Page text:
By Alison Daniels for CNN
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LONDON, England -- Talking publicly a year after having the world's first partial face transplant, Isabelle Dinoire declared: "It may be someone else's face, but when I look in the mirror, I see me."
French woman Dinoire says normal feeling has returned to her new face. She is ready to face the world again and even plans return to work.
Five more similar operations are planned in France, and United Kingdom surgeons hope to be given the go-ahead within weeks to carry out four full face transplants.
Nevertheless serious questions remain about whether the procedure is really in a patient's best interests.
Dinoire, 38, found herself in the eye of an ethical storm after she underwent a pioneering operation to replace part of her face that had been savaged by her pet dog.
Instead of reconstructive surgery, French surgeons Dr. Jean-Michel Dubernard and Dr. Bernard Devauchelle decided to carry out an operation to stitch on a nose, chin and mouth from a brain-dead donor.
The operation sparked controversy in France centered on the ethics of transplanting a face before attempting reconstructive surgery.
For most the question was less about surgical protocol but the wider psychological impact of facial transplants.
Since Dinoire was given the lower part of a face taken from a woman who had committed suicide, only one other face transplant has been attempted.
What about the issue of identity transfer? If a loved one donated their face would the recipient look like the dead donor? And conversely, would the recipient be able to cope with looking like someone else?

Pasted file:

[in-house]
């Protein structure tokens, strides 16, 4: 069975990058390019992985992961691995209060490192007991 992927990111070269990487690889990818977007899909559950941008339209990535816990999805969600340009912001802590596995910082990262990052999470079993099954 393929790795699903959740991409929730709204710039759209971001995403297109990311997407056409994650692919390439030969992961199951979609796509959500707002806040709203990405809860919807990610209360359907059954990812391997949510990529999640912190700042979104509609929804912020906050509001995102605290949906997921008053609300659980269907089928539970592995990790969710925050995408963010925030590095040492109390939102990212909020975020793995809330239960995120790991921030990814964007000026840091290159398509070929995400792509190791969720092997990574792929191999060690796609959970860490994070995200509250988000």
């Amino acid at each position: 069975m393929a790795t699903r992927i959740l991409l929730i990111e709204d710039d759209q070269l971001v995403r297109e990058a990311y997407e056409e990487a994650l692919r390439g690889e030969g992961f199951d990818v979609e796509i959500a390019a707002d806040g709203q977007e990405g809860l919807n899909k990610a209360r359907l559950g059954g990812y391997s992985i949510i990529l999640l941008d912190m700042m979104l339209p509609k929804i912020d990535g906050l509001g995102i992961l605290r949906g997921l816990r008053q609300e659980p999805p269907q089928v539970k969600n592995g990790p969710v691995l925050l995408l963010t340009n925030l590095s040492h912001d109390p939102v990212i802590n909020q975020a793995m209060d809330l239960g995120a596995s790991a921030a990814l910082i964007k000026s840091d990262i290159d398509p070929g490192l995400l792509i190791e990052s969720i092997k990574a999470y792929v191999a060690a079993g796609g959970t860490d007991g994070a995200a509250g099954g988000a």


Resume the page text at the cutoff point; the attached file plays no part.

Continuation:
The outline of Dinoire's transplanted face is clearly visible but she is still recognizable.
Dr. Peter Butler, leading a UK research team into facial transplants told a BBC documentary. "If you take the skin envelope off the face and put it onto facial bones, it will deform around those facial bones and actually give you most of the features of the recipient not the donor."
Surgeons Dubernard and Devauchelle, have declared her recovery a "huge clinical success." They argue that they are not philosophers but men of medicine. The frontiers transplant surgery are continually being stretched. For example surgeons have already predicted that womb transplants for infertile women are only two years away.
But the medical profession is divided over the high risks associated with a procedure which is not ultimately necessary for a patient's survival. It has been predicted that up to half of patients could reject their new face within a year.
If the procedure fails the patients will be considerably worse off than before the operation. It is intended that transplants would be carried out on patients with severe disfigurement. In order to perform the surgery the skin and most of the soft tissue left on the face has to be cut away. If the new face then has to be removed, the patient will be even more disfigured than before.
There is also the risk of cancer caused by the immunosuppressants needed to prevent organ rejection. Is it ethical to give a patient drugs that could cause death in the treatment of a non-life threatening condition?
Dr. Iain Hutchinson, a facial surgeon at Barts Hospital in London told CNN that Dinoire's progress must be monitored closely. "She is doing well and she and the surgeons have been brave. But the risks continue. The risk of malignancy remains and there are still her psychological feelings and those of her family.
"We've been using the drugs for 30 years, we've used the surgical procedures for 20 years. The plunge into the unknown is the psychological factor."
Two years after having a hand transplant New Zealander Clint Hallam asked surgeons to remove it. He said he felt psychologically detached from the hand, which came from a dead motorcyclist, and that the hand felt like a dead man's hand with no feeling in it.
Having said that, when Dr. Christiaan Barnard pioneered heart transplant surgery in South Africa it was described as an "unnatural" development. Heart and lung transplants are now routine.
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